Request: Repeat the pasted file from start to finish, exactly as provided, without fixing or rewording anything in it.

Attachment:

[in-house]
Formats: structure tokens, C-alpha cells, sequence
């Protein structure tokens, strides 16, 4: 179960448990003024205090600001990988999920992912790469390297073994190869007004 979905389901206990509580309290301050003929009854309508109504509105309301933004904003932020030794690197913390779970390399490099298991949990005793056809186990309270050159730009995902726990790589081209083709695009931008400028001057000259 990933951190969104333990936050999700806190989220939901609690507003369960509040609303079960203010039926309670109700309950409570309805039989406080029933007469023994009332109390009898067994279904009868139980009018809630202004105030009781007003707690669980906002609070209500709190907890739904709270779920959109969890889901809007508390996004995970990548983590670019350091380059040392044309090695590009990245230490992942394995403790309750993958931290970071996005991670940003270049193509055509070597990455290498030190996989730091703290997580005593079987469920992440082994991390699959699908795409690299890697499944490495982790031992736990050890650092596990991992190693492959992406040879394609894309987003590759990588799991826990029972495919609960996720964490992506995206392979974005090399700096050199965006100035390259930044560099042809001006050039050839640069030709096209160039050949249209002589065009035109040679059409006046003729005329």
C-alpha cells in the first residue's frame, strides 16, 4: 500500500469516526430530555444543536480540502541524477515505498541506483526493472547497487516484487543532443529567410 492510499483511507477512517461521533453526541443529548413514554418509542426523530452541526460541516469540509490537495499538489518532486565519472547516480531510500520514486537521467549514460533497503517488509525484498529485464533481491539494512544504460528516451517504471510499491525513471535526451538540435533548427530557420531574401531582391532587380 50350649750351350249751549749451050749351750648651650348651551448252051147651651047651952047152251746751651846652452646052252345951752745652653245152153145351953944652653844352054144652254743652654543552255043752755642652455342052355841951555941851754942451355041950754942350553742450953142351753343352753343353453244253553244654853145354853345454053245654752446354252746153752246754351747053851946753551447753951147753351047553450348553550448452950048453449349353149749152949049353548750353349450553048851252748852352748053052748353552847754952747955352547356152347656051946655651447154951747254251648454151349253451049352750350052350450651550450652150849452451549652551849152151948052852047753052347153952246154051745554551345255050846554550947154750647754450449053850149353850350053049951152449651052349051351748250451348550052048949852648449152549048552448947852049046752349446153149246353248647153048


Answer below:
[in-house]
Formats: structure tokens, C-alpha cells, sequence
């Protein structure tokens, strides 16, 4: 179960448990003024205090600001990988999920992912790469390297073994190869007004 979905389901206990509580309290301050003929009854309508109504509105309301933004904003932020030794690197913390779970390399490099298991949990005793056809186990309270050159730009995902726990790589081209083709695009931008400028001057000259 990933951190969104333990936050999700806190989220939901609690507003369960509040609303079960203010039926309670109700309950409570309805039989406080029933007469023994009332109390009898067994279904009868139980009018809630202004105030009781007003707690669980906002609070209500709190907890739904709270779920959109969890889901809007508390996004995970990548983590670019350091380059040392044309090695590009990245230490992942394995403790309750993958931290970071996005991670940003270049193509055509070597990455290498030190996989730091703290997580005593079987469920992440082994991390699959699908795409690299890697499944490495982790031992736990050890650092596990991992190693492959992406040879394609894309987003590759990588799991826990029972495919609960996720964490992506995206392979974005090399700096050199965006100035390259930044560099042809001006050039050839640069030709096209160039050949249209002589065009035109040679059409006046003729005329």
C-alpha cells in the first residue's frame, strides 16, 4: 500500500469516526430530555444543536480540502541524477515505498541506483526493472547497487516484487543532443529567410 492510499483511507477512517461521533453526541443529548413514554418509542426523530452541526460541516469540509490537495499538489518532486565519472547516480531510500520514486537521467549514460533497503517488509525484498529485464533481491539494512544504460528516451517504471510499491525513471535526451538540435533548427530557420531574401531582391532587380 50350649750351350249751549749451050749351750648651650348651551448252051147651651047651952047152251746751651846652452646052252345951752745652653245152153145351953944652653844352054144652254743652654543552255043752755642652455342052355841951555941851754942451355041950754942350553742450953142351753343352753343353453244253553244654853145354853345454053245654752446354252746153752246754351747053851946753551447753951147753351047553450348553550448452950048453449349353149749152949049353548750353349450553048851252748852352748053052748353552847754952747955352547356152347656051946655651447154951747254251648454151349253451049352750350052350450651550450652150849452451549652551849152151948052852047753052347153952246154051745554551345255050846554550947154750647754450449053850149353850350053049951152449651052349051351748250451348550052048949852648449152549048552448947852049046752349446153149246353248647153048